Beyond the typical tourist attractions, the city has ignited a newfound love for museums, aquariums, and even the stunning Boston Public Library. Each visit is a unique experience.

When I need an escape from the city buzz, I head for the trails. My inner kid is always thrilled when I go hiking in the Blue Hills or venture further out to Franconia Notch State Park.

Any words of advice for prospective students?

Don’t Just Attend, Ascend!

College isn’t just about lectures and textbooks. It’s a vibrant ecosystem teeming with opportunities to grow. Dive headfirst into clubs and activities that ignite your passions. Be the student who lights up discussions, not the one lingering in the shadows. Actively seek guidance from professors across disciplines – their diverse perspectives are priceless gems waiting to be unearthed. Visit office hours of Professor.

Break Free from the Comfort Cage!

I get it. Familiarity can be comforting, especially when you’re navigating a new environment. But sometimes, the voices in your head whispering “what will they think?” can hold you back. Don’t let that happen! Embrace the diverse tapestry of your classmates – their backgrounds are a wellspring of unique ideas and experiences. Stepping outside your comfort zone is where the magic happens – where you discover new perspectives, hone your voice, and truly ascend to your full potential.

Srisha Rajasekar

Three words encapsulate your Northeastern University experience:
Fantabulous | Inclusive | Innovative

Getting a degree while life is happening isn’t always easy. How have you faced and overcome some of these challenges?

Embarking on the challenging journey of graduate studies has immersed me in a complex interplay of research pursuits, coursework obligations, and personal commitments, demanding an intricate dance of time management, unwavering dedication, and a resilient spirit. Balancing the demands of advanced academic endeavors with the intricacies of life requires a delicate touch, where the pursuit of knowledge collides with the realities of personal and professional responsibilities. The rigorous exploration of research topics necessitates a profound commitment to scholarly pursuits, while coursework provides a structured foundation for comprehensive understanding. Amidst this academic tapestry, the need for relentless time management becomes paramount, as each moment is valuable and demands purposeful allocation.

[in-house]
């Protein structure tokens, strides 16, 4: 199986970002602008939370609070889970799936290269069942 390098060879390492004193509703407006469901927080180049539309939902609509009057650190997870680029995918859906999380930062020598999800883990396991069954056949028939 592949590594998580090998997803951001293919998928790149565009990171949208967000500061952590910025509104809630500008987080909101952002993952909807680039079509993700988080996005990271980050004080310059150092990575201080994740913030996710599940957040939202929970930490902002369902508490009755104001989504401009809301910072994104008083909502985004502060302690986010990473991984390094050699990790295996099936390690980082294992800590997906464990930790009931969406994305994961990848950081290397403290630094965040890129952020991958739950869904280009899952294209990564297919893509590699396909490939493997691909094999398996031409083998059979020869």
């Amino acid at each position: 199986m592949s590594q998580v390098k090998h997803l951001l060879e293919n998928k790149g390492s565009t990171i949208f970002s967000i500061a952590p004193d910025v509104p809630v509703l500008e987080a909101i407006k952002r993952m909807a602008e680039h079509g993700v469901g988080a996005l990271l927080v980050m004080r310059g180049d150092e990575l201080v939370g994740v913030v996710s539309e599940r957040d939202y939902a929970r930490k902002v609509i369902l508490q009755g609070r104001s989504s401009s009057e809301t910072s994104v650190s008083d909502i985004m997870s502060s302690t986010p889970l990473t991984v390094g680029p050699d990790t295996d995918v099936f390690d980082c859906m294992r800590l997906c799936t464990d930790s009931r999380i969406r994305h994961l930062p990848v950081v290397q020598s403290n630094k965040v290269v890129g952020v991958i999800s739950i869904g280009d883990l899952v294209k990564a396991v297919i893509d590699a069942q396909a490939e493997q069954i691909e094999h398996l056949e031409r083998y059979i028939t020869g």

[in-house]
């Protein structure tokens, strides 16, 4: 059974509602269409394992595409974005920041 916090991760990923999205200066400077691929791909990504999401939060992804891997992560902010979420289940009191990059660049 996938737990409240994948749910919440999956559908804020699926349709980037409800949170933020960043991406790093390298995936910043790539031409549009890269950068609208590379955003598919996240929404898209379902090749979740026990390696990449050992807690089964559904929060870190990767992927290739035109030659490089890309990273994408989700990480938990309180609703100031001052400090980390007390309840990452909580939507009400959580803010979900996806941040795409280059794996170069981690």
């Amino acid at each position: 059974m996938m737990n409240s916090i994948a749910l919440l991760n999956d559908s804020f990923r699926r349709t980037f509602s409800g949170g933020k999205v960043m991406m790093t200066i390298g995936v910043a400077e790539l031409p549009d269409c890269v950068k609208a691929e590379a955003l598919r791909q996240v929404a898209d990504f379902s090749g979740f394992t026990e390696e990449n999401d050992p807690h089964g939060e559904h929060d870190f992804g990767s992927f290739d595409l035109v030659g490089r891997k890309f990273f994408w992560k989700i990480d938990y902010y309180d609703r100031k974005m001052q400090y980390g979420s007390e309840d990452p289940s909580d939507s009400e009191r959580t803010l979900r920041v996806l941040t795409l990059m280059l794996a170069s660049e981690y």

Navigating the labyrinth of graduate studies is a transformative experience, one that not only shapes intellectual growth but also demands adaptability, perseverance, and the ability to maintain focus amid multifaceted challenges. Yet, it is precisely in this delicate balance that the seeds of personal and academic triumph are sown, laying the groundwork for a future where knowledge, resilience, and dedication converge to shape a well-rounded graduate experience.

 What were some of the reasons you chose to join the Northeastern community? Since joining, what have been some of the opportunities and challenges you have experienced?